Sql-server – the PREEMPTIVE_REENLIST wait type in Microsoft SQL Server 2008 R2

sql serversql-server-2008-r2wait-types

This is not urgent, just curiosity.

QUESTION:

I was trying to troubleshoot a slow server today, and I came across a high figure for a wait type called PREEMPTIVE_REENLIST. I'm not able to find this documented anywhere.
TOADWORLD seems to at least know it exists, but doesn't have any actual info.
Nothing on MSDN search or Stack Exchange search.
Nothing on Google except the TOADWORLD links.

Was just wondering if anyone here had encountered it and knew what it was all about.
Thanks.

PLATFORM:

Microsoft SQL Server 2008 R2 (SP1) – 10.50.2550.0 (X64) Jun 11 2012
16:41:53 Copyright (c) Microsoft Corporation Standard Edition
(64-bit) on Windows NT 6.1 (Build 7601: Service Pack 1)
(Hypervisor) (Windows Server 2008 R2 virtualized on VMWare)

Best Answer

This is not definitive proof but just my opinion based on what I learned from a PluralSight course Paul Randal did on wait stats.

PREMEPTIVE waits are indicative that SQL Server Operating System (SQLOS) has to change a thread to preemptive mode to handle something outside of SQL Server, at the OS level.

Now as you have already determined this types of waits are not documented much at all. There are a few you can see documented in BOL under the sys.dm_os_wait_stats DMV but it is not extensive. In most cases the calls being made to the OS are via Windows API calls. So what I ended up learning from the course is that if you take off the PREMEPTIVE portion of the PREEMPTIVE_REENLIST you end up with the name of the possible API being used: REENLIST. So if you take that and start searching around on the web you can try and deduce what it means.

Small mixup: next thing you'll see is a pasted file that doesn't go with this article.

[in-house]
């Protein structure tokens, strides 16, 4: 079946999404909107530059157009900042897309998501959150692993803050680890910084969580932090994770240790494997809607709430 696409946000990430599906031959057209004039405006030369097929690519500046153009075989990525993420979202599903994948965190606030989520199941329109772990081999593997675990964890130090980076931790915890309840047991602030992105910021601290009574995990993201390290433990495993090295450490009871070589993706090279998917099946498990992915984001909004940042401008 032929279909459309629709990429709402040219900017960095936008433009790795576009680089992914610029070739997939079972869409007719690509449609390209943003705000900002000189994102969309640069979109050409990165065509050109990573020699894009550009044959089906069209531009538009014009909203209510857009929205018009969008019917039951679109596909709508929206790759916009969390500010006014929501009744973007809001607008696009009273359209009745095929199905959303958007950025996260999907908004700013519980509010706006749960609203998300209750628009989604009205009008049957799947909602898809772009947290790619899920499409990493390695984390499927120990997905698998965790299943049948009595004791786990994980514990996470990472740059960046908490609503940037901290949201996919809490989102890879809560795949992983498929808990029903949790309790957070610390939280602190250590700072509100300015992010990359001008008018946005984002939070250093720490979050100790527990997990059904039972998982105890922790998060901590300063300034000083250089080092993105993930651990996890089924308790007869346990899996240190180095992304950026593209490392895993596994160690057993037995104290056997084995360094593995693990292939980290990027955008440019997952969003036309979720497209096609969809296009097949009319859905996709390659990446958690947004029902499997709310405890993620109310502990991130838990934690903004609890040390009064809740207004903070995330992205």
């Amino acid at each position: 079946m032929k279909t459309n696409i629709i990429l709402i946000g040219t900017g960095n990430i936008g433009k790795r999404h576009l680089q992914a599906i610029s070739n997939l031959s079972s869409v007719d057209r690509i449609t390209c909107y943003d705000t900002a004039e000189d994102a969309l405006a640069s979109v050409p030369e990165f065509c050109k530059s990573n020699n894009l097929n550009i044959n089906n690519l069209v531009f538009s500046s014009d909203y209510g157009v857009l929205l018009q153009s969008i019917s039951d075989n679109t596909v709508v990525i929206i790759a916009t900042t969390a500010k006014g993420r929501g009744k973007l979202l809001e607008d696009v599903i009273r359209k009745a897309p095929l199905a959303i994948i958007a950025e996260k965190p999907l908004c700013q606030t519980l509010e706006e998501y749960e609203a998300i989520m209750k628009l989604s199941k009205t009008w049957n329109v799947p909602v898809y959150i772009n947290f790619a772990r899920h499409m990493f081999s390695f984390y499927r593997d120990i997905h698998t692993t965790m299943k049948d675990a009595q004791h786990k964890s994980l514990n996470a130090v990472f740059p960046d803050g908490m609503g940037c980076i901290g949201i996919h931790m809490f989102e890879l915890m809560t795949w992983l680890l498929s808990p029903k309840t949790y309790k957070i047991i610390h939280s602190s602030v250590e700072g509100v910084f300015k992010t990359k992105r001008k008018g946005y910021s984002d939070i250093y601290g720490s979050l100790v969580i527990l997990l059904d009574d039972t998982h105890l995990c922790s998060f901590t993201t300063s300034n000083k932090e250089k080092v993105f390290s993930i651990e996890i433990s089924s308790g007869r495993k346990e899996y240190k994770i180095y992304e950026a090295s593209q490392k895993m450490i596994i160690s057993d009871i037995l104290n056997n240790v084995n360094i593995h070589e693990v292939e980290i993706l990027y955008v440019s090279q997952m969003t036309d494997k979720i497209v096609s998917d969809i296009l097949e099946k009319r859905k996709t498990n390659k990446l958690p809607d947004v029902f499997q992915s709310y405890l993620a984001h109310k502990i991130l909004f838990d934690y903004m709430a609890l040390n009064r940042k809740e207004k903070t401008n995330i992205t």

So my deducing would be that I came across this MSDN article on IResrouceManager::Reenlist there are also other MSDN articles on similar named methods that all discuss a TransactionManager. It is not the content that catches my eye but the section of MSDN where this article is located: DTC Interfaces. So you don't specify this level of setup for your server but I would make a hunch that you are using distributed transactions. This can come from making remote calls to other instances/databases or if you are working on a clustered instance. If you actually read a statement from the MS DTC Service, although it is from SQL Server 2000 you might catch the key word that caught my eye:

One or more servers running SQL Server can then be instructed to enlist in the distributed transaction and coordinate the proper completion of the transaction with MS DTC

Just my opinion...